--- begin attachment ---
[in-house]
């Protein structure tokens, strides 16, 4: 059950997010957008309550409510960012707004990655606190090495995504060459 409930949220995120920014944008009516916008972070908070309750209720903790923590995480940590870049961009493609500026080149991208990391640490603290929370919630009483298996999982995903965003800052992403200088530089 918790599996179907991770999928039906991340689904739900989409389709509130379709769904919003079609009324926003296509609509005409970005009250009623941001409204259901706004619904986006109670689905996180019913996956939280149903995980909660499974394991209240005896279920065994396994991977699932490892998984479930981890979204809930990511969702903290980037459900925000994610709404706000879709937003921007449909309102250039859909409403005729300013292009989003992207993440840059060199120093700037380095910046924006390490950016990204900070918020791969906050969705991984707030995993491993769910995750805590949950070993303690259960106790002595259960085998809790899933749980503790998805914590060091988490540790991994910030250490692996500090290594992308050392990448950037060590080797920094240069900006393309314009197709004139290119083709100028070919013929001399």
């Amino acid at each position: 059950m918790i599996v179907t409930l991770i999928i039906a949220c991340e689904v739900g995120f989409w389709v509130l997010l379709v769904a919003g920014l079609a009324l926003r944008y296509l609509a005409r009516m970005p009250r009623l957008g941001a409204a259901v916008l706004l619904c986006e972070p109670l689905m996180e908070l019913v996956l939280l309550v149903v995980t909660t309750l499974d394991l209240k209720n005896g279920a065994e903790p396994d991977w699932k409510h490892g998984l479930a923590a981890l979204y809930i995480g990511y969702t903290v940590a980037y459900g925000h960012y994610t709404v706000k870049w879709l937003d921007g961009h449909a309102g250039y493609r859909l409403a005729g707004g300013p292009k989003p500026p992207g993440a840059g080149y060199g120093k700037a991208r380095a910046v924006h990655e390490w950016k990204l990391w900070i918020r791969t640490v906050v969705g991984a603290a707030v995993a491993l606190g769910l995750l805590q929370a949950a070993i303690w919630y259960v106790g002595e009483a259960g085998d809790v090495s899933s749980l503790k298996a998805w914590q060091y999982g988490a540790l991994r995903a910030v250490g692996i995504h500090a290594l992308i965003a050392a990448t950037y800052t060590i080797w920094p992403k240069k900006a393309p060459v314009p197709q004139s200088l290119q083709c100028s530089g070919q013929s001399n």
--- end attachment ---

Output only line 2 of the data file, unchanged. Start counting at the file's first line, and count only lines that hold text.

């Protein structure tokens, strides 16, 4: 059950997010957008309550409510960012707004990655606190090495995504060459 409930949220995120920014944008009516916008972070908070309750209720903790923590995480940590870049961009493609500026080149991208990391640490603290929370919630009483298996999982995903965003800052992403200088530089 918790599996179907991770999928039906991340689904739900989409389709509130379709769904919003079609009324926003296509609509005409970005009250009623941001409204259901706004619904986006109670689905996180019913996956939280149903995980909660499974394991209240005896279920065994396994991977699932490892998984479930981890979204809930990511969702903290980037459900925000994610709404706000879709937003921007449909309102250039859909409403005729300013292009989003992207993440840059060199120093700037380095910046924006390490950016990204900070918020791969906050969705991984707030995993491993769910995750805590949950070993303690259960106790002595259960085998809790899933749980503790998805914590060091988490540790991994910030250490692996500090290594992308050392990448950037060590080797920094240069900006393309314009197709004139290119083709100028070919013929001399």